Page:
According to recent sales statistics, most variable deferred annuities and fixed index annuities are sold with income riders and are becoming more common for traditional fixed annuities as well. There is a wide variety of choices available, and it is no secret that no two income riders are created equal. There are a few services emerging that provide advisors with the ability to compare income riders, but they appear to have little or no academic basis underlying the comparisons.

Comparing income riders

At best, current comparison tools provide estimated projections of popular income riders. These tools appear to be designed to determine which income rider achieves the highest dollar amount of lifetime income. This approach could lead advisors to the false conclusion that the income rider that produces the highest dollar amount of monthly income may be best for the specific client’s retirement needs.

There are subjective considerations that should be taken into account in selecting the best income rider. However, the overly simplistic method of comparing the dollar amount of lifetime income payments produced by various income riders would miss three major elements that are necessary in a sound comparison.

Economic value of lifetime income – Consider two single-premium immediate annuities: SPIA No. 1 provides lifetime income of $1,100 per month for the life of a 65-year-old male with no minimum guarantee on the number of income payments to be made. SPIA No. 2 provides a lifetime income of $1,000 per month for the lifetime of the same 65-year-old male with payments guaranteed for a minimum of 20 years.

Which SPIA has the greater economic value? If you guessed SPIA No. 1, you would be wrong. The economic value – in this example, the amount of cash the client would need to make the purchase – of SPIA No. 2 is about 1 to 5 percent higher, depending on the carrier, than the economic value of SPIA No. 1, even though SPIA No. 1 produces a dollar amount of payment that is 10 percent higher than SPIA No. 2.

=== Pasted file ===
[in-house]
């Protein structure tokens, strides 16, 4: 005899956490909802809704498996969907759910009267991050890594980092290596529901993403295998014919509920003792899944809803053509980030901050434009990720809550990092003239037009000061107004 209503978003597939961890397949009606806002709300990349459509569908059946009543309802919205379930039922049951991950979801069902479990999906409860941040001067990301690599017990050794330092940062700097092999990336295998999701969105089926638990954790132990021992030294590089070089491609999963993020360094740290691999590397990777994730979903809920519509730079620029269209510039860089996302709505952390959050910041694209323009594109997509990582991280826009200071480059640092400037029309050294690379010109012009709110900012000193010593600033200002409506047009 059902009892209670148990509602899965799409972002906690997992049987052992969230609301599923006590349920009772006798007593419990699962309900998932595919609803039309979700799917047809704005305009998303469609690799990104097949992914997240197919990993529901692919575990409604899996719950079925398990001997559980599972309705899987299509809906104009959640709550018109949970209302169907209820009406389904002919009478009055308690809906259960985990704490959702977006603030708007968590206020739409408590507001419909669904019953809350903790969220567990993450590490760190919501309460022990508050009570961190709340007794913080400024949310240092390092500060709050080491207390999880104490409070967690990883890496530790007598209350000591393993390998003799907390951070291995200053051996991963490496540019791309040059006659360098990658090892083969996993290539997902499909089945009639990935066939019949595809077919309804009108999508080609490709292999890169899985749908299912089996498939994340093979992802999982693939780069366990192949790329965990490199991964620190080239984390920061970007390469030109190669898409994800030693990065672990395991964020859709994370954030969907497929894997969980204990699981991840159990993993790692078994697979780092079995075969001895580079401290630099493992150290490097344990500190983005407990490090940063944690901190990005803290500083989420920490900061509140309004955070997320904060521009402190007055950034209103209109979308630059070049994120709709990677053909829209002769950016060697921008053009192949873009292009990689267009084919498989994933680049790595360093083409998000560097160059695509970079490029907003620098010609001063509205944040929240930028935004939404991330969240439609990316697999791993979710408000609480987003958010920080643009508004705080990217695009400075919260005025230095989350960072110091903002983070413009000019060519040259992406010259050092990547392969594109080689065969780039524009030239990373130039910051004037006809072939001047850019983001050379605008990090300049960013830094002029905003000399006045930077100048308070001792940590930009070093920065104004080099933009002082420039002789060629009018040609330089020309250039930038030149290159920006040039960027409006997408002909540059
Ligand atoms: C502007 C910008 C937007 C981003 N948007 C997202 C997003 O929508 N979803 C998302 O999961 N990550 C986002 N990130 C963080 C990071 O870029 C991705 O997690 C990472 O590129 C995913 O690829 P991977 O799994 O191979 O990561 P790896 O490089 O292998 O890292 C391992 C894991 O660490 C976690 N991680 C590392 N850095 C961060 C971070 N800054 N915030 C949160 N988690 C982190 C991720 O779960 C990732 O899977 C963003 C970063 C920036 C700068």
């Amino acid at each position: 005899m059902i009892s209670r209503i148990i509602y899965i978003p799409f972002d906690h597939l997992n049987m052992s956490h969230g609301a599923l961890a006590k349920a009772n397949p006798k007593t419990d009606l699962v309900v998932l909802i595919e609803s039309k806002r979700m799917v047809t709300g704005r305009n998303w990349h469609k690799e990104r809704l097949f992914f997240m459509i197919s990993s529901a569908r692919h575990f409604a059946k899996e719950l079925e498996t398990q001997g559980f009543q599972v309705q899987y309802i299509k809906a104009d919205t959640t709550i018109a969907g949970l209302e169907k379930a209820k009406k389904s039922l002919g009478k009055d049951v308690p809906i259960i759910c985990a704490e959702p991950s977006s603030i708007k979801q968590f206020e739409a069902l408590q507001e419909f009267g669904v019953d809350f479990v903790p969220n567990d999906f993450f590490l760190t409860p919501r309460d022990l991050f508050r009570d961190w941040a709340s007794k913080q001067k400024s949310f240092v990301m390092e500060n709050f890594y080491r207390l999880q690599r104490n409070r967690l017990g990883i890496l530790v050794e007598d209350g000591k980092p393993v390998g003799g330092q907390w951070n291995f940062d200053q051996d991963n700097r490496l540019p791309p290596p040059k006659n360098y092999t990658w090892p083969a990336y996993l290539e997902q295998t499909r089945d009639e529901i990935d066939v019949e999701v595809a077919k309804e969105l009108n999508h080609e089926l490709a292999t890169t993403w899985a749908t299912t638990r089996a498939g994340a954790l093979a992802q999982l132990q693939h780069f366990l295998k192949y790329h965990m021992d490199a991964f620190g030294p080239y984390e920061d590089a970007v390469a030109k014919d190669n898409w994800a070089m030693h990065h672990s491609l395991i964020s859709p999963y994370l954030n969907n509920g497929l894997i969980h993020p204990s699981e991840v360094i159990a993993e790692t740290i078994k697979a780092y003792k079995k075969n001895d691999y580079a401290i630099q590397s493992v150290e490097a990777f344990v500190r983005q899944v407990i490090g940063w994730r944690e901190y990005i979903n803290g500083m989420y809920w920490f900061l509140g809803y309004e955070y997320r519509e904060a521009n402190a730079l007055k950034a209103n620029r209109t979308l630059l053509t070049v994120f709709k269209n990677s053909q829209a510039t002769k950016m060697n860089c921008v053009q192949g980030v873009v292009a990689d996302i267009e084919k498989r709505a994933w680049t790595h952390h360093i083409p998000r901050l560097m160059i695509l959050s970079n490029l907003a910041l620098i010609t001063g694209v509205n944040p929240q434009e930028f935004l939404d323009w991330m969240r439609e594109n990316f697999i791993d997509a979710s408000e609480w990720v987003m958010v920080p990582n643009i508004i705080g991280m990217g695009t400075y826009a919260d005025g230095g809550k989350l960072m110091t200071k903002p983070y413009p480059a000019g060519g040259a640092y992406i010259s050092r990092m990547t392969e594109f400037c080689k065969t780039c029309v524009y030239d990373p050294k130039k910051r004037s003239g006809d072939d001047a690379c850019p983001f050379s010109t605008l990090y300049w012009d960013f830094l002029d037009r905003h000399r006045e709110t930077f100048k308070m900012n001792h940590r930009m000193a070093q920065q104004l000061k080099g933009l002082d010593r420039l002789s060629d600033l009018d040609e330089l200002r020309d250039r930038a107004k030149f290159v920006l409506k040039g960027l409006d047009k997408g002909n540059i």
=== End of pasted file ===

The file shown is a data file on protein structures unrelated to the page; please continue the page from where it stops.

Legacy potential - For a client whose needs encompass both guaranteed lifetime income and leaving a legacy, two different income riders that provide identical amounts of income may have dramatic differences. This is due to two effects: total fees and potential performance.

Total fees: Most income riders levy an explicit fee that is charged against the account value of the annuity. In addition, certain annuity types may charge other fees unrelated to the income rider. The total fee charged has a direct impact on the net performance of the annuity and, thus, on potential legacy values.

Potential performance: Different annuity types have differences in potential performance. For example, the performance of variable annuities is based on the combination of equity market performance, including reinvested dividends, and bond market performance. The credited rates on fixed indexed annuities are based on equity market performance, excluding reinvested dividends; there may be limits, such as participation rates, spreads or caps, on how much of the equity market performance is incorporated. Fixed annuity credited rates are typically based on bond market yields, less a spread. Thus, different annuity types cannot be reliably compared without accounting for these differences.

Effective depletion rate - The pace at which the account value is consumed by total fees and monthly withdrawals has a direct effect on the economic value of the overall annuity package. After all, if the reason a consumer purchases an annuity with an income rider, rather than annuitize, is due to the benefit of ongoing access to account values, it follows that the faster those account values are consumed, the less the relative economic value would be to the client, all other things equal.

Clearly, what is needed is a sound model for comparing annuities with income riders, regardless of the type of annuity the income rider is placed. Such comparison models can be constructed by professionals equipped with the technical skills to account for the three primary factors.

In part two, I will address the benefits of using an effective model for comparing annuities with income riders.

For more on annuity riders, see:

GLWBs: The advisor conundrum, part 2

Annuity riders add flexibility to retirement income planning

Fixed indexed annuities: Working the flexibility angle

Garth Bernard is the president and CEO of the Sharper Financial Group. He has over 25 years of experience in the design, marketing and pricing of life insurance, fixed annuities, fixed indexed annuities, MVA annuities, variable annuities, immediate annuities, deferred income annuities and immediate variable annuities. He may be reached at garthbernard@sharperfinancial.com.